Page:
Saturday, May 3, 2014

Do You Sound Gay? An Updated Commentary

Thanks to Wicked Gay Blog for passing this along. The documentary will be produced with backing through Kick-starter, if you are interested in supporting it. (click the the K in the top left corner of the video).

It is a phenomenon I've always wondered about. Is it real? Is it genetic? Do a lot of gay men "sound" gay?




Here's the link if the video won't play here. 

Here is my personal observation:


My own unscientific observation of the phenomenon suggests that there is a "range" of specific vocal types or inflections among many, but perhaps not all, gay men.

But I really don't think most gay men deliberately or unconsciously imitate female inflections or mannerisms - though maybe some do - because the vocal patterns and inflections and mannerisms that are considered "effeminate" are not really "feminine" at all.

At the extreme end of the scale, the vocal patterns of gay men are not at all like those of women and girls. In the mid-range of the scale are gay voices that are not considered "effeminate" but still have a quality or characteristic that seems uniquely gay. I guess I am a determinist at heart - I believe in the wide-reaching influence of genetics as the most likely common denominator.

I'm surprised we are not aware of many studies (without  doing a Google search e.g. HERE), of the speech and voices of gay men. The one study I cited seems not to have a definitive conclusion and others I perused seem to obsess about lisping. In my unscientific observation, there are so many gay men who do not have "effeminate" sounding voices or lisps, but who still have a certain "gay" sound; others sound about as "masculine" as one could be.

The current documentary seems to be a subjective study rather than a scientific one: a conversation about one of the aspects of gayness that has been stigmatized and/or celebrated. Should be interesting, nonetheless.

Interesting thread HERE.

8 comments:

Russ Manley said...

Before looking at the vid, yes of course it's real - yes lots of gay men sound "gay" - it's because whatever the factor is that makes us gay also makes most us inclined to imitate our mothers, sisters, or other significant females in their patterns and inflections of speech, as well as in other things. This is no mystery, it's plain as day, always has been.

After lunch I'll watch the vid and comment futher.

Russ Manley said...

Damn, I can't get the vid to play on either Explorer or Chrome, or even going straight to the website. Guess I'll have to wait until somebody posts it on YouTube.

Frank said...

Here's the link to their web site:
https://www.kickstarter.com/projects/117088046/do-i-sound-gay-a-documentary-about-finding-your-tr

or try Wicked Gay Blog's post:
http://www.wickedgayblog.com/2014/05/do-i-sound-gay-do-you-sound-gay.html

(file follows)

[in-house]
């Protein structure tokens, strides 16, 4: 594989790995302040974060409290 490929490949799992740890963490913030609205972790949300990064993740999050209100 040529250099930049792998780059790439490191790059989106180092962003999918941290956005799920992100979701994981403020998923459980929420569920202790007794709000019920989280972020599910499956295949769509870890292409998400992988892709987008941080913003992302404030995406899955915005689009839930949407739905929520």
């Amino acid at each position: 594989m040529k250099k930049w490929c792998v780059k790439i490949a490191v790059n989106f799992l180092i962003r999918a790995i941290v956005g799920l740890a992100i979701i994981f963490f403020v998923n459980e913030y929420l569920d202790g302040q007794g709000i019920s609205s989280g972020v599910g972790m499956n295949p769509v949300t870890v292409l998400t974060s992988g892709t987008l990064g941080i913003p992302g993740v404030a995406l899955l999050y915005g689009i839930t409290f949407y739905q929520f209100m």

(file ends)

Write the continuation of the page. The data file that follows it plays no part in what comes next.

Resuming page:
Russ Manley said...

Won't play for me on either of those sites. Lots of stuff has been screwed up since the first of the year - I think the software companies deliberately do that to make you buy a new computer, but it's not in my budget.

Stan said...

Interesting. I don't think I sound gay. I've never been bullied or told I do but when I hear my own voice (like that one guy in the video said) I think I sound gay.
I have met and known other guys with a really gay sounding, effeminate voice and I have to confess it sometimes makes me uncomfortable.

Stan said...

BTW: the links work for me. thanks.

Frank said...

I will be adding this comment to the body of the post as my personal observation:

My own unscientific observation of the phenomenon suggests that there is a "range" of specific vocal types or inflections among many, but perhaps not all, gay men.

But I really don't think most gay men deliberately or unconsciously imitate female inflections or mannerisms - though maybe some do - because the vocal patterns and inflections and mannerisms that are considered "effeminate" are not really "feminine" at all.

At the extreme end of the scale, the vocal patterns of gay men are not at all like those of women and girls. In the mid-range of the scale are gay voices that are not considered "effeminate" but still have a quality or characteristic that seems uniquely gay. I guess I am a determinist at heart - I believe in the wide-reaching influence of genetics as the most likely common denominator.

I'm surprised that no one, as far as I am aware (without doing a Google search), has studied the speech and voices of gay men. the current documentary seems to be a subjective study rather than a scientific one. Should be interesting, nonetheless.

Mitchell is Moving said...

This is fascinating and gave me a little shiver! Thanks so much for sharing this.

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